The Kamiakin High School girls soccer team’s season will end a few days before Thanksgiving, but the Braves have a lot to be thankful for.
Specifically, a defense that has allowed just eight goals and posted 12 shutouts on the year to lead the team to a 19-0 start.
The Braves have posted 12 shutouts and allowed just eight goals against en route to a 19-0 start to the year.
If the defense is able to keep playing at that unbelievable clip, it could deliver a state title for Kamiakin this weekend, which takes on Mercer Island at 2 p.m. Friday at Puyallup’s Sparks Stadium in the Class 3A semifinals.
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“First of all, we don’t get goals scored on us, or at least as many goals scored on us,” said Chris Erikson, who in her 31st year as the Braves’ coach, is taking a team to the semifinals for the seventh time. “Also, I think it gives confidence to the attack, because they know if you go forward, and the other team transitions quickly, they (the defenders) are going to be able to slow things down so people can recover and help.
“It’s the three D’s, deny, delay and destroy, and they’re very smart about choosing the right times to do those things.”
The starting back line of Bela Nicacio and first-team All-MCC selections Emma Johnson, Rylie Clark and Kaylee Kraft has undoubtedly been the best in the area, and possibly the state this year. Led by the lone senior, Kraft, the group is equally as smart and tenacious as it is talented.
Kraft said the key to the team’s defensive success has been “our determination as a back line. We always set goals before games, just the back line as a whole, and our goal is always to not let any goals in.”
And they’ve achieved that darn near every time they’ve laced it up this season. From Oct. 12 to Nov. 2, the Braves and senior keeper Grace Wilbur recorded six straight shutouts, and they haven’t surrendered more than one goal in a game since their season opener on Sept. 2 vs. Gonzaga Prep, a 3-2 victory.
So when the players say they’re upset about surrendering goals in each of their state playoff games against Mountain View (a 4-1 victory) and Lakeside of Seattle (2-1 in overtime), they’re not just blowing smoke.
“It’s very disappointing. It was really hard giving up a goal in the last game,” Kraft said, “but we got it back, so that’s all that matters.”
That attitude is a big reason why Wilbur finished the MCC season with an absurd .31 goals against average per 80 minutes (.73 lower than the next eligible keeper) while only having to make 16 saves over the equivalent of about 13 games.
“It’s amazing,” Wilbur said. “It’s great to have a team that I know I can count on, and I know if I need help, they’ve got my back and I’ve got theirs.”
Though only rarely pressed into serious action this season, Wilbur is more than capable of answering the call when needed. She stopped a well-struck penalty kick against Mountain View, then, against Lakeside, kept another PK out after the initial shot hit the crossbar, bounced up, and she was ran over by the Lions’ shooter while corralling the rebound.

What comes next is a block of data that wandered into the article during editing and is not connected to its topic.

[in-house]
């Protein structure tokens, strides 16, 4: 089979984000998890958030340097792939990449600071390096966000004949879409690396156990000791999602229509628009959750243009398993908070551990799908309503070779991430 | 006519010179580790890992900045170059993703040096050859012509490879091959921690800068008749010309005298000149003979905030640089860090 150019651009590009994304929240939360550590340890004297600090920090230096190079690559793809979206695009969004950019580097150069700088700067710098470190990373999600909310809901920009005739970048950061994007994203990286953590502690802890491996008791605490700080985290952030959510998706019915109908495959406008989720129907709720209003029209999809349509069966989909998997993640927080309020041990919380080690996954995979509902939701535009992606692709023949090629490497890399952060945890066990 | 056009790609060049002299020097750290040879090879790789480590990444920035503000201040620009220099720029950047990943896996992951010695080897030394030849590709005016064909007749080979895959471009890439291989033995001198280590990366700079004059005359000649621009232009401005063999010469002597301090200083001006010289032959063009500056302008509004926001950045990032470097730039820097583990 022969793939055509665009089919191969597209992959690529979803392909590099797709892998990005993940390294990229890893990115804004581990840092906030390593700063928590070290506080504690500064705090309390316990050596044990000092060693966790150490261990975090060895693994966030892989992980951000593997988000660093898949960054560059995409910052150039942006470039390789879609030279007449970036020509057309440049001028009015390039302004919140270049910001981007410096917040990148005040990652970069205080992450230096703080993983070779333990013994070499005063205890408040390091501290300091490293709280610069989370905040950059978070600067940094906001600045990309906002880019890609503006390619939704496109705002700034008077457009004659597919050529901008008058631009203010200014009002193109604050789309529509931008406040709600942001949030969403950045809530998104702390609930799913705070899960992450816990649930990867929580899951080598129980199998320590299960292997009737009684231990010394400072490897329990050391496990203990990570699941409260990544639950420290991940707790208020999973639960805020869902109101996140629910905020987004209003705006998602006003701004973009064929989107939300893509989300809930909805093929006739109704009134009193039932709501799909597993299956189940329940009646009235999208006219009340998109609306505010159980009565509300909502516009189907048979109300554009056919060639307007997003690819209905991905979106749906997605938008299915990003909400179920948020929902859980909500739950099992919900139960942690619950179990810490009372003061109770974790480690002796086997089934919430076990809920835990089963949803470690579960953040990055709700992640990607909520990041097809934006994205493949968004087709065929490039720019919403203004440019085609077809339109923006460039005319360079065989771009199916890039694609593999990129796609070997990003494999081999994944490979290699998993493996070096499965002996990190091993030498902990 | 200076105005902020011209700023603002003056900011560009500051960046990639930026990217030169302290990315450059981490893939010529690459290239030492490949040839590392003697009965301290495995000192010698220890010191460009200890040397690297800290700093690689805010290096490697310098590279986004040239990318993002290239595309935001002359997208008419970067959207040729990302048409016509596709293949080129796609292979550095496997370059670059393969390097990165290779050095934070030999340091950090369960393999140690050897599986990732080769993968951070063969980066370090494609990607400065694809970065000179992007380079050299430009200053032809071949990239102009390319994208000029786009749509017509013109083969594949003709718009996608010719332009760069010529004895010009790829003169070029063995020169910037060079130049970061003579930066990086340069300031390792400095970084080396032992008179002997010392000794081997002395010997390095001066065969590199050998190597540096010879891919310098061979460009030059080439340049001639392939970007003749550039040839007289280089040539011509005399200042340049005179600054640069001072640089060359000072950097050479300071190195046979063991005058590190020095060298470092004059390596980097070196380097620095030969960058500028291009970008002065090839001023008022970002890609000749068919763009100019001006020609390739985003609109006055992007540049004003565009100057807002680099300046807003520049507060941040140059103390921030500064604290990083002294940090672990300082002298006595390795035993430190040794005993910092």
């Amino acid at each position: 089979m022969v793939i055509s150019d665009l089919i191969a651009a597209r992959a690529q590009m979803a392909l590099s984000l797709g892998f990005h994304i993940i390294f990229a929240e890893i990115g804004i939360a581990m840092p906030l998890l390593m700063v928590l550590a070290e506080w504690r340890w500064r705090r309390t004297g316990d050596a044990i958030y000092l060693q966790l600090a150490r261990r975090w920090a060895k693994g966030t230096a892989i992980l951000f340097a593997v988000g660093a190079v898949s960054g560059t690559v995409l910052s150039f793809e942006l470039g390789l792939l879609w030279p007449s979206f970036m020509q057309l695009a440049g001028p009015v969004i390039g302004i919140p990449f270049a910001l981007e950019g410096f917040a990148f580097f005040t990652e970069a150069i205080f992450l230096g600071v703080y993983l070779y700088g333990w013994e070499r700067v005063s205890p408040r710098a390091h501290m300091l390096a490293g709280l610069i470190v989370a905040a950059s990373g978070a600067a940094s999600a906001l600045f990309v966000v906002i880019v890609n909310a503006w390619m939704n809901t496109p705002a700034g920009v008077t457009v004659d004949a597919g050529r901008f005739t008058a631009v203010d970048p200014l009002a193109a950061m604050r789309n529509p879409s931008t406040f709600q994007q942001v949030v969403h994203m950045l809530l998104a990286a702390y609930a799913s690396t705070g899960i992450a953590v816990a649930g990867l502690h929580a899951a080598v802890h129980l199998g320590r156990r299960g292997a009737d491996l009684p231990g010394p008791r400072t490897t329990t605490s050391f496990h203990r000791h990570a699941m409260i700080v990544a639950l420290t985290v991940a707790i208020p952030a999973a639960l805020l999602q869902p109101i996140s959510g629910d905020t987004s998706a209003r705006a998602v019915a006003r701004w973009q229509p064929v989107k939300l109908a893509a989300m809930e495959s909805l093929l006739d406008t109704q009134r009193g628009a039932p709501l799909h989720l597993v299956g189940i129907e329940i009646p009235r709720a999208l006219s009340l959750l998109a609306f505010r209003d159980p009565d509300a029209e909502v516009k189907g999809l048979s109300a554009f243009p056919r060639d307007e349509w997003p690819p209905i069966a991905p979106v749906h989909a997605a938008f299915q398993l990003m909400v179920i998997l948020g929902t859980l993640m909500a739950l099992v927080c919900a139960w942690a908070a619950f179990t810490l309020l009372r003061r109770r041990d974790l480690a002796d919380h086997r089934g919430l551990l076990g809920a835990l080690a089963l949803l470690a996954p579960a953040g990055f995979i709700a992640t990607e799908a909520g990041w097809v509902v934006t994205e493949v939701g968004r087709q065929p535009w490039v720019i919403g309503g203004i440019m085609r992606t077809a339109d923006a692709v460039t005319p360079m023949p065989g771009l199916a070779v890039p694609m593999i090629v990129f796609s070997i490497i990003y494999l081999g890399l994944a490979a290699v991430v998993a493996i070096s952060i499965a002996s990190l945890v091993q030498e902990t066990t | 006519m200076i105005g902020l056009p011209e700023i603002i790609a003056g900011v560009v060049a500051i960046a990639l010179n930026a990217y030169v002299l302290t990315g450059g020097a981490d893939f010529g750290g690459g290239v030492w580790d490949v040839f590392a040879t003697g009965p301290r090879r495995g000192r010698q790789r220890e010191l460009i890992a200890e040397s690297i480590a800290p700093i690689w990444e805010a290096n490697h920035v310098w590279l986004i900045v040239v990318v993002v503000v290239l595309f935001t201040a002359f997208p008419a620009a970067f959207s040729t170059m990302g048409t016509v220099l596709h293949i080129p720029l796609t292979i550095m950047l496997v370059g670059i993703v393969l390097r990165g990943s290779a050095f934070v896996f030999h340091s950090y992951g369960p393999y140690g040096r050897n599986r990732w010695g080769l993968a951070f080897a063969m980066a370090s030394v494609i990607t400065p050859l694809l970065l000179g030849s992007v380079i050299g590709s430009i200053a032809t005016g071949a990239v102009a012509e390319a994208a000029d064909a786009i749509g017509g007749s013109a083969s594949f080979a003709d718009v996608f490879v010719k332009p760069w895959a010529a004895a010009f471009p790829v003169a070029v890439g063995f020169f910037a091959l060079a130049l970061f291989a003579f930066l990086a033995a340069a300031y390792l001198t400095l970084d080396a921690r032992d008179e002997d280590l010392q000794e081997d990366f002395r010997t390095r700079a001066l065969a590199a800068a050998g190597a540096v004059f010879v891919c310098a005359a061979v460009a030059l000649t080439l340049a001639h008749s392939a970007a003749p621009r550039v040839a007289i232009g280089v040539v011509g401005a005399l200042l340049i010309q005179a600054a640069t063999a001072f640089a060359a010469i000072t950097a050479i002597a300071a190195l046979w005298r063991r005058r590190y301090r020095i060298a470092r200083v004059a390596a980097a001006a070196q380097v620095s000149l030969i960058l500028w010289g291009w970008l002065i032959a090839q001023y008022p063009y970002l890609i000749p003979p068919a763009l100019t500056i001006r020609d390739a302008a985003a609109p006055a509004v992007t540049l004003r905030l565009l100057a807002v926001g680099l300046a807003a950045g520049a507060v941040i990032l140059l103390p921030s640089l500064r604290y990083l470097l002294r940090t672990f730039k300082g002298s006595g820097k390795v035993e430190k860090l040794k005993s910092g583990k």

“Yeah, I’ve been hit a couple times, but that was a pretty good one,” Wilbur said. “I love the adrenaline (of defending against PKs), I love the pressure, I love everything about it.”
Wilbur sustained an injury early in the season, which forced minutes upon sophomore Alyssa Humphrey and freshman Campbelle Hunt. The young keepers proved capable in a pinch, but Erikson has been thrilled to have her two-year starter back in net.
“She’s ferocious, and she’s just gotten better and better as the season’s gone on,” Erikson said of Wilbur. “She’s a lot of fun too. She’s lively. Keepers have their own world, but she works well with everyone.”
IN PURSUIT OF A TITLE
Kamiakin enters its Friday match against KingCo 2A/3A champ Mercer Island (13-1-3) as one of two remaining unbeaten Class 3A teams in the state. The other unbeaten, 3A Pierce County champion Stadium (18-0), takes on Bellevue (14-5-1) in the other semifinal at 4 p.m. Friday.
The championship match is scheduled for 2 p.m. Saturday, while the consolation game is at 10 a.m., both also at Sparks Stadium.
If Kamiakin wins its semifinal match, it will be the fifth consecutive year a Kennewick team will play in the 3A title match. Southridge has participated the past three years, and the Braves did it before that, in 2013, when the current seniors were in 8th Grade.
Despite all the trips to the final, no Kennewick team has ever won a girls soccer state title. The last Tri-City school to accomplish that feat was Richland, in 2003.
“This has been my dream since freshman year,” Kraft said of advancing to the championship weekend. “It’s just really amazing to go to state my senior year because it’s our last run. I didn’t think we’d be able to make it this far, but to be undefeated to this point is just a great accomplishment. It’s been a great run.”
Added Wilbur: “It’s everything. Playing with these girls, since it’s my last year playing soccer, it means everything. I want to end on a good note, and I know they want that too. I just want to win so bad.”
Kraft has committed to play soccer at Austin Peay in Clarksville, Tenn., next season. Wilbur is considering playing golf for Columbia Basin College; she reached state as a junior this spring.